The month of May puts Indianapolis in the global and national spotlight. Depending upon your perspective, you may view the Indianapolis 500 as three hours of monotony—or as a priceless gift of non-stop excitement. I fall in the second category. Every year, whether physically at the track in my beloved Turn 4, Stand J seat or watching the race in the front row of my basement, I am filled with the excitement of not knowing what will happen next or who will be the driver to drink the cold milk after driving to victory. I even enjoy watching the race a second time after watching it live at the track! Others might view this as ridiculous and wonder, “Who would want to watch cars circle a track 200 times—whether from the IMS stands or in front of the television?!?” I would!!!
I recently heard the President of IMS say, “May is my Christmas!” I couldn’t agree more. Yet for others, May is their nightmare: too many visitors delaying seating time at restaurants, too much traffic making life on the west side impossible—you name it, it’s too much!!!! Whether it’s a debate about the merits of the Indianapolis 500 or about the state of our marriages, we often find our perspectives to be different than the perspectives of others. But different is not wrong—it’s just different! I believe the real problem with different is our refusal to sit in the conversation that is required to provide understanding. If our first response to a different opinion is defensiveness, then we’ll most likely feel that someone is telling us we are wrong. Conversely, the listener thinks we have implied they are wrong or stupid before we even know that their opinion is different. In this fast paced society (although not as fast as those Indy cars whipping around the track!), time is a precious commodity. We don’t tend to savor the chance to sit and talk with someone in an effort to understand them and be understood by them. Rather, we quickly launch an opinion and man our battle stations, leading to conversations that are faster than Indy 500 pit stops!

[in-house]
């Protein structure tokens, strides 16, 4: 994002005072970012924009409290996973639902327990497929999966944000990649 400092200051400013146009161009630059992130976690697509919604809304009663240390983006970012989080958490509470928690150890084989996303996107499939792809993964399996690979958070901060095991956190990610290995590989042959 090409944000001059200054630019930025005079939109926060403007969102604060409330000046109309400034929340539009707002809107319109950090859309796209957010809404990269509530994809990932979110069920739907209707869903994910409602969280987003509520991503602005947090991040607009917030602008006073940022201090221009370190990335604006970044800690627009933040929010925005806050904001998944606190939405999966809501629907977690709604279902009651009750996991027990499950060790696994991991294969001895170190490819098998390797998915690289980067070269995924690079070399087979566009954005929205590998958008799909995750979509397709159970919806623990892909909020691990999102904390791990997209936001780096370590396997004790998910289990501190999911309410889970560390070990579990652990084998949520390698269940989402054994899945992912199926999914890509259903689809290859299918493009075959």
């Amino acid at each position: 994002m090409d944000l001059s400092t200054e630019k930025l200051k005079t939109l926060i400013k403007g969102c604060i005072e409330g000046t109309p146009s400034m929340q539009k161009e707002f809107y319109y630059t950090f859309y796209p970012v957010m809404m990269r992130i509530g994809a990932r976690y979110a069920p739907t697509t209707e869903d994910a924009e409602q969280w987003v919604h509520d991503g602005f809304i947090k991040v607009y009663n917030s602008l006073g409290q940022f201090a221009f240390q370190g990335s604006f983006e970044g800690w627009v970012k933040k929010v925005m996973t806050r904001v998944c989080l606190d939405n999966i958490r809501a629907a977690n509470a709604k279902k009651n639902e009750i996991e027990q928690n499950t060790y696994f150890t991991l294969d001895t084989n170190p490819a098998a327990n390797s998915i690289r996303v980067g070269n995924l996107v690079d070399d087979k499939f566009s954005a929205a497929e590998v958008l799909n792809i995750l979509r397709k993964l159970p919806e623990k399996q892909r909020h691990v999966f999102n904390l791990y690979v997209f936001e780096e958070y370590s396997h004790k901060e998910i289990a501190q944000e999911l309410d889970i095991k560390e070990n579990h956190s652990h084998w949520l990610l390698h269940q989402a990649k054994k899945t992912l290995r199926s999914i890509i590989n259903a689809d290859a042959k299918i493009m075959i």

We must choose to value our relationships enough to be intentional when it comes to communicating. Reflective listening isn’t just a concept that served as the right answer on Communication-114 exams; it really works! In the end, differences don’t become the problem, but rather an opportunity to grow in our relationships with others. Just as the 33 drivers don’t just “show up” on race day, choosing to savor our differences takes lots of practice. In the end the experience of 200 or more laps of choosing to listen, speak, and savor the pursuit of understanding will lead to relationships that are even more satisfying than a drink of cold milk after a long, hot, grueling (and amazingly fantastic and exciting) journey around the Indianapolis Motor Speedway!